Color-block t-shirt refashion (VIDEO) | the ReFab Diaries
Since my daughter was a toddler, I've been refashioning her clothes (see here, here, here, here, and here.) Why go to the trouble? Well, because I'm me. Also, kids tend to outgrow clothes before garments are actually worn out. Or, they destroy some part of an item (stains, rips etc) while the rest of the piece is in great shape.


Best reason of all: this kind of upcycling is FUN and doesn't take a lot of skill - trust me, I'm no seamstress. And now that my daughter is older, she can participate in the process. In the case of this refashion, she chose which shirts to cut up and decided how to lay out the color blocks. She also did some sewing.





Step 1: WATCH THE VIDEO please! 

Below is a step-by-step tutorial that takes you through the process as clearly as I'm able to. However, I've created a short intro video to answer some of the most common questions I get asked, and to talk you through the broad thinking before you start. Please watch it before you start.




Step 2: You've watched the video, right? 
Great - here we go!

The first thing you need to do is go through your kid's clothes and pick out the shirts that are too short. And I do mean TOO SHORT - not too small in every way.

I'm going to show you how to add a little width in this project, but in general - especially if this is your first time making one of these - you should be starting with shirts that are still wide enough to fit comfortably. If a shirt is entirely too small, this refashion isn't going to work for you.



Step 3: Cut the color blocks and design your new shirts

When you're looking at a pile of old shirts, you can start to picture the "design". But it gets really fun when you have all the strips ready to go!  Some important notes:

1. Look at the widths of the strips and make sure that you've got them in order of narrowest to widest. As much as possible anyway.

2. The bottom strip should be the hemmed bottom from one of your cut up shirts. You do NOT want to get into making nice hems yourself if you don't have to.

3. This stage is fun for the kid who will ultimately be wearing the shirt. They may not be able to help you with the making, but since they'll be walking around in the final piece, it's a great chance to get them involved in what goes into creating it.



Step 4: Start building your new shirt, one strip at a time

If you haven't watched the video, please do! This will make more sense if you've heard me talk through some of the simple, important principals that go into these color-block refashions.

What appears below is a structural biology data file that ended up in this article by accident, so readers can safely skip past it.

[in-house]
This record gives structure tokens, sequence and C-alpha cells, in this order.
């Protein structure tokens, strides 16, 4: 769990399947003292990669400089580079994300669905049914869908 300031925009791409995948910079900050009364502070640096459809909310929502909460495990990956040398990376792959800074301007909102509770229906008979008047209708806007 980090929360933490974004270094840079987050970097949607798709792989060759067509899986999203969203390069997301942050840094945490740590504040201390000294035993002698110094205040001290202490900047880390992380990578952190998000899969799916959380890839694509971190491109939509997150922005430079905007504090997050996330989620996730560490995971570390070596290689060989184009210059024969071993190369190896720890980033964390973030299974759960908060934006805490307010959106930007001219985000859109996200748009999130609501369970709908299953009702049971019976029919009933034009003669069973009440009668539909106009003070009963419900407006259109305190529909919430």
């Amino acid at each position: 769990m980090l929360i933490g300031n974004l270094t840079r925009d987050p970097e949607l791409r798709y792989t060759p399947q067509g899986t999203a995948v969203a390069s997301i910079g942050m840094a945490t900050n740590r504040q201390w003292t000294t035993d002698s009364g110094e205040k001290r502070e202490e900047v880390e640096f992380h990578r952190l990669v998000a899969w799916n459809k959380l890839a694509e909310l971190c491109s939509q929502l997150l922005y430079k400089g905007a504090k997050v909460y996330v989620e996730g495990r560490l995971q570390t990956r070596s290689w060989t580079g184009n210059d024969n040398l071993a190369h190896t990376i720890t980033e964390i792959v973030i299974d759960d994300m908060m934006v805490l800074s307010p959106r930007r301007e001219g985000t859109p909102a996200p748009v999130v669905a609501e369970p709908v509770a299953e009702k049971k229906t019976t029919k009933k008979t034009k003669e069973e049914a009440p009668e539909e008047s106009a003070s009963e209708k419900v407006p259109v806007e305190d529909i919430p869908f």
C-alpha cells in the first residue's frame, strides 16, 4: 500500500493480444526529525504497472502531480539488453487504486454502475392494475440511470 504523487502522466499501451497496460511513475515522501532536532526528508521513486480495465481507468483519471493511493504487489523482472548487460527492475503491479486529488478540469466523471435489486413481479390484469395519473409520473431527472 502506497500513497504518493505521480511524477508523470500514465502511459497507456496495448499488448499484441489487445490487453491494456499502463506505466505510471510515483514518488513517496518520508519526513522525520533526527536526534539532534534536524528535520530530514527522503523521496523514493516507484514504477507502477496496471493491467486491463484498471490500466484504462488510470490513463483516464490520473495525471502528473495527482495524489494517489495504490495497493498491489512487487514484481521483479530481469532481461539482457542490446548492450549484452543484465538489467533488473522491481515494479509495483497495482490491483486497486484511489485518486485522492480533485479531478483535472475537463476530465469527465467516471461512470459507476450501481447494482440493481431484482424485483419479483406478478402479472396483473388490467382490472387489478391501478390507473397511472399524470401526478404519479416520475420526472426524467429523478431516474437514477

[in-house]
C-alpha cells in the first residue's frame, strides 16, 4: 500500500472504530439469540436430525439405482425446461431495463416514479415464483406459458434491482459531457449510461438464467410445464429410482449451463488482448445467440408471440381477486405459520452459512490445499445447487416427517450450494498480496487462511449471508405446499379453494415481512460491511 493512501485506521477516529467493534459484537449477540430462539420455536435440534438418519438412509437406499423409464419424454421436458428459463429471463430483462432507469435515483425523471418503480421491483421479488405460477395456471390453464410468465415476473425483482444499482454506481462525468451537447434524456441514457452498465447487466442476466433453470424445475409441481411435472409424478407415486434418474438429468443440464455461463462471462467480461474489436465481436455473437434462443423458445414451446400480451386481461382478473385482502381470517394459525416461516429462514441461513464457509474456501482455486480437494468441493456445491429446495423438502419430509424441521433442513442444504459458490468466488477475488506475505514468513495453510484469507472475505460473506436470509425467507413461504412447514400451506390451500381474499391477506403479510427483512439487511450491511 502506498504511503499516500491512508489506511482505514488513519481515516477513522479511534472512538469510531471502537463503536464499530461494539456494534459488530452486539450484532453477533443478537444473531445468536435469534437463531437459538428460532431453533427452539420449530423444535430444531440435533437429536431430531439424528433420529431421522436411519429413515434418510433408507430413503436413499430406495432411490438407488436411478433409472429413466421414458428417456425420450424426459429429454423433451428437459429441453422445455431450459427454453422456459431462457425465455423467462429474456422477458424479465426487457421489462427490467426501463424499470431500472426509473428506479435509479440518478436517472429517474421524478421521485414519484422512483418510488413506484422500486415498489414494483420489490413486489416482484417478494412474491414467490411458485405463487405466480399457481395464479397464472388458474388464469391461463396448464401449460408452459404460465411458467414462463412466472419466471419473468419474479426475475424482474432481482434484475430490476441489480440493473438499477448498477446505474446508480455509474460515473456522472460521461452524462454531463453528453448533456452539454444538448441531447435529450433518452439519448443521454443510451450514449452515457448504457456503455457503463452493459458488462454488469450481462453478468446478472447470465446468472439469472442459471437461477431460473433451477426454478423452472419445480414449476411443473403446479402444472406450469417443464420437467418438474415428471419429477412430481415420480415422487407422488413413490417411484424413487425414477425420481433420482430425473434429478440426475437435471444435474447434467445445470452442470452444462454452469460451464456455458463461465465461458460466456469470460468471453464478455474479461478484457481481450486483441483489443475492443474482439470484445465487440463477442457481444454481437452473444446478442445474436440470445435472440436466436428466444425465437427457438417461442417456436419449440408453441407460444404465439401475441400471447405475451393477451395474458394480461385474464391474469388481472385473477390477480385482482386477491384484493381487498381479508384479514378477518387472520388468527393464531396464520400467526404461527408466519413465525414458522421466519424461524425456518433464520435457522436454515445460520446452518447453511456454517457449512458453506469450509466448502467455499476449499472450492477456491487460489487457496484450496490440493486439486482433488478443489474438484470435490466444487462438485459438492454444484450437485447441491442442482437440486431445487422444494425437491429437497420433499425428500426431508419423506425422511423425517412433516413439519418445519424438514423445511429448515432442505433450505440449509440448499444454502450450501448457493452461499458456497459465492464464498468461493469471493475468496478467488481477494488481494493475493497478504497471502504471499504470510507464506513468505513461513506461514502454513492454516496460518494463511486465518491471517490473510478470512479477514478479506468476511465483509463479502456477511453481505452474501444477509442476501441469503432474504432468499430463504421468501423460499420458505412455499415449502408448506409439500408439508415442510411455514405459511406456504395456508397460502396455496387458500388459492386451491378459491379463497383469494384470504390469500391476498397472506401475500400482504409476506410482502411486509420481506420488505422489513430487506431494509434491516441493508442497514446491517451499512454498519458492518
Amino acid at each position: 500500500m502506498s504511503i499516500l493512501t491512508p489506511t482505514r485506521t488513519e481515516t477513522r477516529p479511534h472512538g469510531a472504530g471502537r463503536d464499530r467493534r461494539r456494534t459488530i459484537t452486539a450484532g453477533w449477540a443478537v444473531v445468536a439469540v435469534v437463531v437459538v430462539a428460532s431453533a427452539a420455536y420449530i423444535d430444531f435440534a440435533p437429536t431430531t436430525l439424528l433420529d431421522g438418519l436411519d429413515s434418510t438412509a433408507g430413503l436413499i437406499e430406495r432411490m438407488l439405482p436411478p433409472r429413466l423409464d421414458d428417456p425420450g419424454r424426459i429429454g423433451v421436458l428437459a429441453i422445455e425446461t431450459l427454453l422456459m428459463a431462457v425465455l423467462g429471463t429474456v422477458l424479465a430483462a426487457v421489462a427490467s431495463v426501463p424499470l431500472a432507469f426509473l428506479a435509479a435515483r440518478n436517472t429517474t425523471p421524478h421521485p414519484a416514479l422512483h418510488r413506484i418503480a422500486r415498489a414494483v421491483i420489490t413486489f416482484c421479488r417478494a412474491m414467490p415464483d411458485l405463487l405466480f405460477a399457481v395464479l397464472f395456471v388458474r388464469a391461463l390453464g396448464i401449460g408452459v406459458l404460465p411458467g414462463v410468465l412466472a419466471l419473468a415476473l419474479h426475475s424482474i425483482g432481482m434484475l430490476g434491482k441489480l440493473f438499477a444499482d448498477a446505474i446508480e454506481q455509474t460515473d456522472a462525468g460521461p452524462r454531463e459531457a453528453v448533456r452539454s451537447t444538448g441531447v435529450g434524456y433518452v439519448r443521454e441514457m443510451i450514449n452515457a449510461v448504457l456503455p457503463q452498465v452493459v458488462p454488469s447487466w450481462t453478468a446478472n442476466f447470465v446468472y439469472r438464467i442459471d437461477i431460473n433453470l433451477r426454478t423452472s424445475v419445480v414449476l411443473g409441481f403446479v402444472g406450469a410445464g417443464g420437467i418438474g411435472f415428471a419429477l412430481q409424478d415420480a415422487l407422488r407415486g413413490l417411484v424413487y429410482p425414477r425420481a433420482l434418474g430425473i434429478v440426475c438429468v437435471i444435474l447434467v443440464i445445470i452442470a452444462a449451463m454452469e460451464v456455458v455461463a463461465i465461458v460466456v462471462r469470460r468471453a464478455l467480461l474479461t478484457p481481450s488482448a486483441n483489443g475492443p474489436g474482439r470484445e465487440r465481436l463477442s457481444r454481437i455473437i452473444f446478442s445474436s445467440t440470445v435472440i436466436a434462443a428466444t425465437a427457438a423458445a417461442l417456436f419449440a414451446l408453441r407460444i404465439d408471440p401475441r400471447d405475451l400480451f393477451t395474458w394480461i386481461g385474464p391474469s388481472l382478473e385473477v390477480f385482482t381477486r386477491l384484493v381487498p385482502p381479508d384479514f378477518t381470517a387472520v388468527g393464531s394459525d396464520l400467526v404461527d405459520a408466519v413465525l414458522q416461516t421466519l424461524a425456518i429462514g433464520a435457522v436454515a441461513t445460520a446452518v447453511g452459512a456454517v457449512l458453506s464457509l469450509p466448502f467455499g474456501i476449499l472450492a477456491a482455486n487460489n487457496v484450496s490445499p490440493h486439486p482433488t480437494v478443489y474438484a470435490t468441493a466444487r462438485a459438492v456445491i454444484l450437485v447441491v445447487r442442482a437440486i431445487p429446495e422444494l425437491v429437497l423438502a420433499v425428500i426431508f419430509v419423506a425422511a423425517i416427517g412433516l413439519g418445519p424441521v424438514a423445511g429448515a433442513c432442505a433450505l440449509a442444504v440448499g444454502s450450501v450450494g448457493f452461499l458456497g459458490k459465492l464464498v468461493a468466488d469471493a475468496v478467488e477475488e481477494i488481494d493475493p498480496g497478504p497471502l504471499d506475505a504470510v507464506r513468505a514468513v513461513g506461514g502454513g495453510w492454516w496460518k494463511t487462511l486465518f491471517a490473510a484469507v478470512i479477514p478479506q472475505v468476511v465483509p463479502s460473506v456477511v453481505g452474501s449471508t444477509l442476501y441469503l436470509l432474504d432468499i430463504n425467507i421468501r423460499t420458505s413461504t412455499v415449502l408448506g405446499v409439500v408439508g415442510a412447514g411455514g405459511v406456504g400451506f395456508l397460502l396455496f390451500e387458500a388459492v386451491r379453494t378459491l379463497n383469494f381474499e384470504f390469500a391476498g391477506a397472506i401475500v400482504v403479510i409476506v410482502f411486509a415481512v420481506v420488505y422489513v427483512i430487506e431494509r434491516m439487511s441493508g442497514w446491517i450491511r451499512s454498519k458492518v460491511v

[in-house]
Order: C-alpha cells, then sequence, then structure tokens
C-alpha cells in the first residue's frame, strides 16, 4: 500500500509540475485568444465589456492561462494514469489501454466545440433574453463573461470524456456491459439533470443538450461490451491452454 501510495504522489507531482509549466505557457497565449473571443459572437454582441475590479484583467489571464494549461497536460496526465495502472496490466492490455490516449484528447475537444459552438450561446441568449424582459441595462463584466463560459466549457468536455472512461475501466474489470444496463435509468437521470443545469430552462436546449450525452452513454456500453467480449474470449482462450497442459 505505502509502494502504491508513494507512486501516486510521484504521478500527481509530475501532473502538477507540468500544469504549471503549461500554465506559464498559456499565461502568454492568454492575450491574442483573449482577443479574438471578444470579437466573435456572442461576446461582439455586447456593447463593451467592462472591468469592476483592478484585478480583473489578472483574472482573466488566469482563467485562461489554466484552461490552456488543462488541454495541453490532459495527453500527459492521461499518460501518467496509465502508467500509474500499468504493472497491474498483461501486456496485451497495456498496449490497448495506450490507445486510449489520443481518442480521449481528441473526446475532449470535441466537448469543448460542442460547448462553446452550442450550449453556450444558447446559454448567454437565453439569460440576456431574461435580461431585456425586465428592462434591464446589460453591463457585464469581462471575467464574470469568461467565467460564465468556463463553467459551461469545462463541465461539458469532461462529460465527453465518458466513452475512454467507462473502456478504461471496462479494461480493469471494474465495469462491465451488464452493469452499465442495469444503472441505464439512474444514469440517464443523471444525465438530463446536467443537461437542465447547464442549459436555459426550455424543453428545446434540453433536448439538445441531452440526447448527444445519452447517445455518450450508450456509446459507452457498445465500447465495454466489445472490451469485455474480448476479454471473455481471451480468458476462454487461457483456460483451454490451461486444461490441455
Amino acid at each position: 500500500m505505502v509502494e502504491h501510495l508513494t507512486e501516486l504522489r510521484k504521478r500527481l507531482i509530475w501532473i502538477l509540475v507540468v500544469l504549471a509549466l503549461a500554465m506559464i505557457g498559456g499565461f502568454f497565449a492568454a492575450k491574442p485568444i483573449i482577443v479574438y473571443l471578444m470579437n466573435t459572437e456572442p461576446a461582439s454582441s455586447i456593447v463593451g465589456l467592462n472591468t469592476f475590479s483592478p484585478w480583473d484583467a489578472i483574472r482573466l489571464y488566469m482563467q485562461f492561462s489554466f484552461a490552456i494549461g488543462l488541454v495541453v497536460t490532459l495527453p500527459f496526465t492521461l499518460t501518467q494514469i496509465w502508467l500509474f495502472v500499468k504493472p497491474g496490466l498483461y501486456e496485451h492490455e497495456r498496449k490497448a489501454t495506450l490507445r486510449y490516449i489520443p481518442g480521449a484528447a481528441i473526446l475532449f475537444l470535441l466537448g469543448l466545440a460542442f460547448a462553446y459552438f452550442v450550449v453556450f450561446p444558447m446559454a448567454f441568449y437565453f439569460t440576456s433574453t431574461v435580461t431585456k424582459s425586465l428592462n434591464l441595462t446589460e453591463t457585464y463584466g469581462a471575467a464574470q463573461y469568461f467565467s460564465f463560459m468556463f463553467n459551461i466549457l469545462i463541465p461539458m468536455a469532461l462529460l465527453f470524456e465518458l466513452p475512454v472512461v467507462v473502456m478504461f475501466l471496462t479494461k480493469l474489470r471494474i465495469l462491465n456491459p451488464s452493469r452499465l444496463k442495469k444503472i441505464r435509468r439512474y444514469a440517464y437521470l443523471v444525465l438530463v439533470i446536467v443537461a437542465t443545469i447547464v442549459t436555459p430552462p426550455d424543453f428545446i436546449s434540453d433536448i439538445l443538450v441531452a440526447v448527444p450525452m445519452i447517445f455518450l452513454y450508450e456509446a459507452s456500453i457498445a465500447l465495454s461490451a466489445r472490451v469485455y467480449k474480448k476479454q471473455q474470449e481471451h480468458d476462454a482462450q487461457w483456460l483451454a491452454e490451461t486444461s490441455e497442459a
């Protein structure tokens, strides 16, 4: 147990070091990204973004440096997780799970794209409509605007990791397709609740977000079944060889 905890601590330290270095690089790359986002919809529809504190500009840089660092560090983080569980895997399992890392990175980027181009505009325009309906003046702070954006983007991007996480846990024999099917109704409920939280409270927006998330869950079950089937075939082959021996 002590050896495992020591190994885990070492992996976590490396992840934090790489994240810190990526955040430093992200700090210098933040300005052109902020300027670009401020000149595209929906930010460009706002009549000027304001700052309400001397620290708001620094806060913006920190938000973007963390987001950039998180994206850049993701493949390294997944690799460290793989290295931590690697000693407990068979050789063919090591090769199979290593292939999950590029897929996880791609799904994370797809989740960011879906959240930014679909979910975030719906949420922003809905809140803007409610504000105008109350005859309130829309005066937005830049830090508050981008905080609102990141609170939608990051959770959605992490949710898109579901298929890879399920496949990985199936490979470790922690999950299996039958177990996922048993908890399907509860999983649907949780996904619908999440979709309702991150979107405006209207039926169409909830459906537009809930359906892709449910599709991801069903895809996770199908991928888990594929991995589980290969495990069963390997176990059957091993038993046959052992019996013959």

Here's one crucial thing:  all the stitching shows on the outside of the garment. This means that as you join strips together, think about joining right side to right side. This may sound a bit confusing ... it really isn't! Again, I point you to the video.

Pin ONE strip at a time and then stitch. Then pin the next strip, and stitch.




Step 5: Inserting new sleeves, if you need to

If you don't need to switch out the sleeves, don't. Being able to repurpose a complete top section of an old shirt is ideal and will make the whole process faster.

If you ARE going to switch out the sleeves, the same broad principles apply:

1. Carefully remove good sleeves from otherwise wrecked shirts

2. When you stitch them into the new bodice, the stitching should be on the outside




Another shot to remind you that you're joining right side to right side. 




As noted in the video: 

1. You will use zigzag stitch throughout this project. Why? It's strong and it stretches the fabric a little as you go. So it adds a little width, even if you don't really need it. 

2. I generally go around each strip twice. The first round is about making sure the two pieces are actually joining. The second round is to catch any areas you missed and to make the join really strong.

3. I like to use two different colors of thread (the thread on the bobbin will be a different color from the thread on the main spool). Why? Because why not?! 




The nice, tidy side of the seam faces the inside. Why? because it makes the shirt comfortable to wear.




New sleeves going in. As I've already said, this is a bit of a pain to do, but worth it if necessary.



Step 6: Adding inserts to add width

My daughter is almost 10 and her body is starting to change shape. So this shirt needed to be wider over the hips. I used sleeves from another shirt that is too small for her to cut the inserts for the sides.




First, figure out how far up you need to start adding width to the shirt. Then cut the side seam up to that point.






Using your child's body (and the slit up the side seam) as a guide, measure and cut a triangle from the discarded sleeve. Stitch in the triangles -zigzag stitch on the outside on the garment!





And that's it!



Coming up next week: you will have a pile of fabric scraps left over from a project like this. What can you do with that pile, besides throw it out? Watch this space - I have a fab solution for you.








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